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Steve Corino

GM: When and how did you get started in pro wrestling?

SC: I got started in the winter of 1994 in Reading, Pennsylvania a school that was run by a indy guy in that area. But I really didn't learn much right away until I met Tom Brandi and he basically taught me everything from wrestling to the business end and how to conduct yourself in this industry.

GM: What got you interested in pro wrestling?

SC: Back in 1981 my parents just got cable TV and every month a channel called Prism would show the WWF from the Philadelphia Spectrum and I saw a match that involved Mr. Fuji and Mr. Saito against Tony Garea and Rick Martel and I was just amazed. Then the next saturday just by accident I turned on WTBS and saw Tommy Rich giving a interview and I was hooked.

GM:Who did you look up to in wrestling while you were growing up?

SC: It all depended on what I was watching. I loved Tommy Rich but on the other hand I was the biggest Tully Blanchard fan because he just had the ability to get people to hate them. As I grew up I was a big fan of Jim Cornette and The Midnight Express (the Bobby Eaton/Stan Lane combo), Barry Windham, Shane Douglas, and Eddie Gilbert.

GM: You've been on a few shows for ECW now, have you signed a ECW contract yet? or do you plan to in the near future?

SC: I plan on signing a ECW contract in the future but I am in no rush. ECW and everyone affiliated with that company have been very good to me and I'm happy to be there.

GM: What are your long term and short term goals in pro wrestling?

SC: For the short term, I am looking to make a impact on Extreme Championship Wrestling. I feel I am very different than alot of the talent that is there and that makes me unique. For the long term I want to learn more of the business and production side of wrestling. I have always been very interested in how a successful television wrestling show is produced and I'm hoping to learn alot from ECW becuase I feel that their TV product is a great alternative to what you see on Monday nights and they know what there people want to see every week.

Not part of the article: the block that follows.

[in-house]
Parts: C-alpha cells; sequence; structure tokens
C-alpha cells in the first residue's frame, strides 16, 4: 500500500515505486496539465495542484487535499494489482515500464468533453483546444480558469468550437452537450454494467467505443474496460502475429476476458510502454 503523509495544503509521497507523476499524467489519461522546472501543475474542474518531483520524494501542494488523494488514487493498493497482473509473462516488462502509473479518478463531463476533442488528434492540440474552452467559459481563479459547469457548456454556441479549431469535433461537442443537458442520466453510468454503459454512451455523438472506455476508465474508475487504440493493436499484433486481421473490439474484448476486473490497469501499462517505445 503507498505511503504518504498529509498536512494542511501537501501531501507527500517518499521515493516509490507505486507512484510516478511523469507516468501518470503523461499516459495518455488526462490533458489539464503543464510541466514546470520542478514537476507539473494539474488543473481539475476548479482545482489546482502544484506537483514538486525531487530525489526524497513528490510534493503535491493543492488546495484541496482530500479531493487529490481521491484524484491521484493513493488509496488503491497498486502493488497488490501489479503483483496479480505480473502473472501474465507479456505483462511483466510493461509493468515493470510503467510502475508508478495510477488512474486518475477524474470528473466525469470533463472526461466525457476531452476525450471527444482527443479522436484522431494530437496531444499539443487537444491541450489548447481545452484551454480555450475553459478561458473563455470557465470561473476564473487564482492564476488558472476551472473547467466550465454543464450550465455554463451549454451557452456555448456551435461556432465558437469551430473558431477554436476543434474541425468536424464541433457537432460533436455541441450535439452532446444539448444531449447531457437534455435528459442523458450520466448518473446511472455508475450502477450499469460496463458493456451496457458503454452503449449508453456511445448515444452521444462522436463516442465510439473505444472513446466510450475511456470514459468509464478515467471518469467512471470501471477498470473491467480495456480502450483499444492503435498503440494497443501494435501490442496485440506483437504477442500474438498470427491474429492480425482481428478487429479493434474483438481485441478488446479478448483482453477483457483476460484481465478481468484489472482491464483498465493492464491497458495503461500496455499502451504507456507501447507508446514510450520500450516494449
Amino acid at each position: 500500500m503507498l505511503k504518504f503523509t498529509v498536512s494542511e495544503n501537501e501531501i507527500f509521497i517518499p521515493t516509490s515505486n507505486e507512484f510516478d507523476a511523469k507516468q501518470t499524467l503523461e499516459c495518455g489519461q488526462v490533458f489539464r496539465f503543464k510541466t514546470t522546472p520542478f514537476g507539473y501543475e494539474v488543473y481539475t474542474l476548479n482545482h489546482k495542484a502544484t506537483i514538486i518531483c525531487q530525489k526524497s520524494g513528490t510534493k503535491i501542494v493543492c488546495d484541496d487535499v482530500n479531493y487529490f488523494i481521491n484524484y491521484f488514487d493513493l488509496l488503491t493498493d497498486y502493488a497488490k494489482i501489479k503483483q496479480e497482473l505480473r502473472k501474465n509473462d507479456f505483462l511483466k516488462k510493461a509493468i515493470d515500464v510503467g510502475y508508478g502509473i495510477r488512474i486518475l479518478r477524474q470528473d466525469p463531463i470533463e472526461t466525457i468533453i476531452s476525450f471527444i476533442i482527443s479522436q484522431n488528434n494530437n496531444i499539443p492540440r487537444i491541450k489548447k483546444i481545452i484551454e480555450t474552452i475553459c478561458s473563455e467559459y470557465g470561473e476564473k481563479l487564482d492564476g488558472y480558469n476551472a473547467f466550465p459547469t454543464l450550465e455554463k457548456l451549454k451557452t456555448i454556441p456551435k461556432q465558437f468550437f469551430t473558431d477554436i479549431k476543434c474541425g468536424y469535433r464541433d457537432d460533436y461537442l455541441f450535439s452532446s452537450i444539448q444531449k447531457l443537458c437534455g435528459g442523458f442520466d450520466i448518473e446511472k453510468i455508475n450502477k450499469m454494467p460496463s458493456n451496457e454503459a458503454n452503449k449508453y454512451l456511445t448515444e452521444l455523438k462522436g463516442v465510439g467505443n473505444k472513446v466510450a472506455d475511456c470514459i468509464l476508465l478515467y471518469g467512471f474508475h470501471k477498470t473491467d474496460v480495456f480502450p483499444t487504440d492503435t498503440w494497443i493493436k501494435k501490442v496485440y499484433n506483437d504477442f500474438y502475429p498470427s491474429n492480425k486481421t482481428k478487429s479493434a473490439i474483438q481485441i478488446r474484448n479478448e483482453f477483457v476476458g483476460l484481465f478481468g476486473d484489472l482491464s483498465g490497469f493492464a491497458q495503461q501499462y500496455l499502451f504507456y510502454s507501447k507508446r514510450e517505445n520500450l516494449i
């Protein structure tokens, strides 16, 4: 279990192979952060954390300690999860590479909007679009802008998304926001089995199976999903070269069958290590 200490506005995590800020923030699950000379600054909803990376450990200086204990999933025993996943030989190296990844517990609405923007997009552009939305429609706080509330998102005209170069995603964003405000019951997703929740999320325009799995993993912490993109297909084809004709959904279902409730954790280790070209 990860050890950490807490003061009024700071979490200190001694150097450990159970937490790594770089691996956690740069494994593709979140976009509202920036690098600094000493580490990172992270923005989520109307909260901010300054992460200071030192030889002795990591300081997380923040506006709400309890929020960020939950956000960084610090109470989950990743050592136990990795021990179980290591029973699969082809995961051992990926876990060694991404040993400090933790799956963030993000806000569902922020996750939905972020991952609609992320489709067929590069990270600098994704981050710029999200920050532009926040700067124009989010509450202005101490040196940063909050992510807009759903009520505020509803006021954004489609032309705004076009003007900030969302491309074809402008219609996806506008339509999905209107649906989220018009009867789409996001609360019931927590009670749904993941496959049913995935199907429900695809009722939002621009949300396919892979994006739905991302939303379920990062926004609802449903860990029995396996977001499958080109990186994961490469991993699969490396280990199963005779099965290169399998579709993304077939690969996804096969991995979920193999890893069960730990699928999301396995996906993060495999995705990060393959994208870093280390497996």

GM: Whats the accomplishment you are most proud of in your carreer?

SC: Just being in a industry in which you have gotten the oppritunity to either meet or work with your heros is unbelievable. But on the wrestling side, traveling to the USWA before it closed down and working in Puerto Rico were dreams come true. I was the NWA World lightheavyweight champion for 8 months in 1997 and even though the NWA will never be what they were in 1986 it was still a honor. Meeting and staying friends with some of the great guys in the business is something that fans will never get to feel and it something that is taken for granite because this is such a competive business.

GM: Are you under any type of developmental contract with WWF?

SC: I am not under any type of contract with the World Wrestling Federation right now. The WWF and mainly Jim Cornette opened up so many doors for me professionally and personally that I will always be very fond of that company but I am looking forward to a long career in ECW.

GM: What was the WWF Funkin Dojo like? what was your impression of it? any good stories?

SC: The WWF Funkin' Dojo was not only real tough but awesome fun. Devon Storm, Chris Daniels, and myself were the only guys up there that weren't signed to any long term deals so we quickly became the "Unsigned 3" to everyone. The WWF Funkin' Dojo SHOULD be mandatory for anyone that is either just getting in the wrestling business or thinking they are the best independent wrestlers. Dory Funk and Tom Pritchard drive you to become the wrestler that you want and they want you to become. They also teach that wrestling isn't just physical it's mental too. They had different WWF Superstars come in each day and help and if you can't learn from them you might as well quit becuase you must think you know to much.

GM: Do you have anything you would like to plug? websites? shows? ect?

SC: is almost ready to go. Anything from Whoo Wrestling is good. He really does a good job of covering every aspect of the wrestling industry on the internet.

GM: Do you have any other comments you would like to make?

SC: To all the "fans" that think they are above the guys that go out there and bust their ass every night; If you think you can do what we do, there is nothing stopping you from getting out of your "backyard fed" and learning what real professional wrestling is about. There are alot of fans that think that they are there for our entertainment and that's not true. It takes away from the fans that pay their hard earned money and come out to cheer and boo and go back to there lives.